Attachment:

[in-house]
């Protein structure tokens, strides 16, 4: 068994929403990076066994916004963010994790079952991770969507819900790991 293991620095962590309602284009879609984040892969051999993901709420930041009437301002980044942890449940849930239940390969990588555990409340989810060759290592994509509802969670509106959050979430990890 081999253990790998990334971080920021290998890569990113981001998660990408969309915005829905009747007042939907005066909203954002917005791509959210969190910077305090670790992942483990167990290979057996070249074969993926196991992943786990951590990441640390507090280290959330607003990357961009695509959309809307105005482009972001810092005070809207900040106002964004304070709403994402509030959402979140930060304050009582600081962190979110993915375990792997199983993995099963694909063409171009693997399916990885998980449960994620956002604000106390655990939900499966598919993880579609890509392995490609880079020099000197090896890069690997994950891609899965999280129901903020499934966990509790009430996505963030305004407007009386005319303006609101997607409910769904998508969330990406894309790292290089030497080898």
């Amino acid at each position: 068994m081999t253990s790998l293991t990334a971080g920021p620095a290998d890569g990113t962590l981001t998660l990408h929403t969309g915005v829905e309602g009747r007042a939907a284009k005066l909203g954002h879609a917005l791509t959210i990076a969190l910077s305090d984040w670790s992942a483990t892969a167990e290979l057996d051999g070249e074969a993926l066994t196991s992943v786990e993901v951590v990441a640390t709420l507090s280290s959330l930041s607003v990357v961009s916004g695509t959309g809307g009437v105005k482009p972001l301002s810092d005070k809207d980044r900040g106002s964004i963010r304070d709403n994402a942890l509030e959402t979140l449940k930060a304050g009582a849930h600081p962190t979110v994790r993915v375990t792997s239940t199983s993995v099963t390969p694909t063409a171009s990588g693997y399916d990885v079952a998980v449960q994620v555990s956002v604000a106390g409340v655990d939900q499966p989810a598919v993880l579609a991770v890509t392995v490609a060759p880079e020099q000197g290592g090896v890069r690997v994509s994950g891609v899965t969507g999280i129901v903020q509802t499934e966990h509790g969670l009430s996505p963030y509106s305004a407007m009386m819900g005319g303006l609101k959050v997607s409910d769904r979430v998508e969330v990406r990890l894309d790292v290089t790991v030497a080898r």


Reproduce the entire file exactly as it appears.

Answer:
[in-house]
């Protein structure tokens, strides 16, 4: 068994929403990076066994916004963010994790079952991770969507819900790991 293991620095962590309602284009879609984040892969051999993901709420930041009437301002980044942890449940849930239940390969990588555990409340989810060759290592994509509802969670509106959050979430990890 081999253990790998990334971080920021290998890569990113981001998660990408969309915005829905009747007042939907005066909203954002917005791509959210969190910077305090670790992942483990167990290979057996070249074969993926196991992943786990951590990441640390507090280290959330607003990357961009695509959309809307105005482009972001810092005070809207900040106002964004304070709403994402509030959402979140930060304050009582600081962190979110993915375990792997199983993995099963694909063409171009693997399916990885998980449960994620956002604000106390655990939900499966598919993880579609890509392995490609880079020099000197090896890069690997994950891609899965999280129901903020499934966990509790009430996505963030305004407007009386005319303006609101997607409910769904998508969330990406894309790292290089030497080898």
């Amino acid at each position: 068994m081999t253990s790998l293991t990334a971080g920021p620095a290998d890569g990113t962590l981001t998660l990408h929403t969309g915005v829905e309602g009747r007042a939907a284009k005066l909203g954002h879609a917005l791509t959210i990076a969190l910077s305090d984040w670790s992942a483990t892969a167990e290979l057996d051999g070249e074969a993926l066994t196991s992943v786990e993901v951590v990441a640390t709420l507090s280290s959330l930041s607003v990357v961009s916004g695509t959309g809307g009437v105005k482009p972001l301002s810092d005070k809207d980044r900040g106002s964004i963010r304070d709403n994402a942890l509030e959402t979140l449940k930060a304050g009582a849930h600081p962190t979110v994790r993915v375990t792997s239940t199983s993995v099963t390969p694909t063409a171009s990588g693997y399916d990885v079952a998980v449960q994620v555990s956002v604000a106390g409340v655990d939900q499966p989810a598919v993880l579609a991770v890509t392995v490609a060759p880079e020099q000197g290592g090896v890069r690997v994509s994950g891609v899965t969507g999280i129901v903020q509802t499934e966990h509790g969670l009430s996505p963030y509106s305004a407007m009386m819900g005319g303006l609101k959050v997607s409910d769904r979430v998508e969330v990406r990890l894309d790292v290089t790991v030497a080898r």